By Kaleb Vining
Staff reporter

Antonio Campos’ adaptation of Donald Ray Pollock’s “The Devil All the Time” is a star-studded thriller that tells a story of multiple generations plagued by violence and death.

The film starts with a flashback in Japan during World War II. Bill Skarsgard plays Willard Russell, a WWII veteran.

Russell comes across a fellow soldier who is crucified to a cross and has yet to die. Russell is forced to shoot the man out of mercy and this violence sets the tone for the rest of the film.

Soon after the war Russell is shipped home to Coal Creek, West Virginia. He soon meets his wife Charlotte, played by Haley Bennett, and they have a son whom they name Arvin, played by Tom Holland. Russell teaches Arvin to fight violence with violence and to stay strong with God.

Arvin soon becomes the film’s protagonist as he is left an orphan and must go to live with his grandmother.

Around the same time Arvin moves in with his grandmother, Lenora Laferty, played by Eliza Scanlen, and is left orphaned as well.

Meanwhile in West Virginia the film introduces a serial killing couple, Carl and Sandy Henderson, played by Jason Clarke and Riley Keough.

They roam the states of Ohio and West Virginia picking up young hitchhikers, killing them, and posing with them for pictures.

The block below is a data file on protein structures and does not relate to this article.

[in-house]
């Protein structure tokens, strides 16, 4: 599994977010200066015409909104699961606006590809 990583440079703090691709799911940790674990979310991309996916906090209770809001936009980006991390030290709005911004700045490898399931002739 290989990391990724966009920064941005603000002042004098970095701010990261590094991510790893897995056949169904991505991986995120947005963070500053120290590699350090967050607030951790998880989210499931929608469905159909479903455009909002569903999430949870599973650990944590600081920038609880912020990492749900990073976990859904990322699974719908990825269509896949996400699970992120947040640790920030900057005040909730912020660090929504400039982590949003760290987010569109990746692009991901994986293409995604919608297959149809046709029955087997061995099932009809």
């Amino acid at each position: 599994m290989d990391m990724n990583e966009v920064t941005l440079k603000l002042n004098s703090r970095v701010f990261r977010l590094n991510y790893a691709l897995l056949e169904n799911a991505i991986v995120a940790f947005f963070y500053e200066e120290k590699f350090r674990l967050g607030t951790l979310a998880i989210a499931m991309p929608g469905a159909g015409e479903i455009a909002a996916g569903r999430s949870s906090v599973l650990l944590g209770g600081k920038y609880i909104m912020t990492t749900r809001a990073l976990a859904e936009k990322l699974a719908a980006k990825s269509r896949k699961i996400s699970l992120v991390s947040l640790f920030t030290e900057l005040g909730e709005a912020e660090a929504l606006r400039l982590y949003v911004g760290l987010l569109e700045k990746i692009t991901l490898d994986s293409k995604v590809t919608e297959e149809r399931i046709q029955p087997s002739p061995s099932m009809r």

These stories all converge on Arvin’s life in some dark ways. Robert Pattinson enters the picture as the Reverend Teagardin. While he is a man of the cloth, Teagardin dilutes his faith with some truly unholy actions.

These actions cause Arvin and Teagardin to cross paths and it is not good for either one of them.

As the film draws towards its close, Arvin is picked up by the Hendersons and enters a fight for his life. Just when it seems to be over, Sandy’s brother, Sheriff Lee Bodecker, played by Sebastian Stan, goes looking for Arvin to coverup his own corrupt actions. The two enter a fatal showdown and end the film in a truly memorable way.

“The Devil All the Time” leads its audiences on a hunt for faith in a film full of sin. Shot on 35-mm film, this movie truly added a vintage aspect back to the process of filmmaking.

The film uses the storylines of each character to explore themes of good versus evil, and how faith can often be confused with the sinister.

Right from the start, Russell associates evil with faith when he finds the soldier pinned to the cross.

Arvin soon finds the devil in faith too as his father makes a sacrifice to God and decidedly puts it on the cross. Arvin also finds evil in the church.

Teagardin is a wolf in sheep’s clothing who brings a new meaning to the word evil with his unholy actions with his young disciples.

This film leaves its audience wondering who they can trust in their own lives by exploring these themes. This film truly film truly shows how people fight the devil all the time throughout life.

Evil lurks everywhere in this film and it is easy to spot. The crucifixion, murder, crimes of a Reverend and crooked lawman do not do the film enough justice on how well it explores evil.

What starts as a simple postwar story suddenly turns to much more when you dive deeper into it and realize that the undercurrents of sin, faith, family, lust and good versus evil represent the deeper problems within a society.

As the film’s title implies, society will be tempted by the devil all the time. However, society can fight the devil with faith. Just like Russell says in the movie, “the Lord can do anything, if you just ask him right.”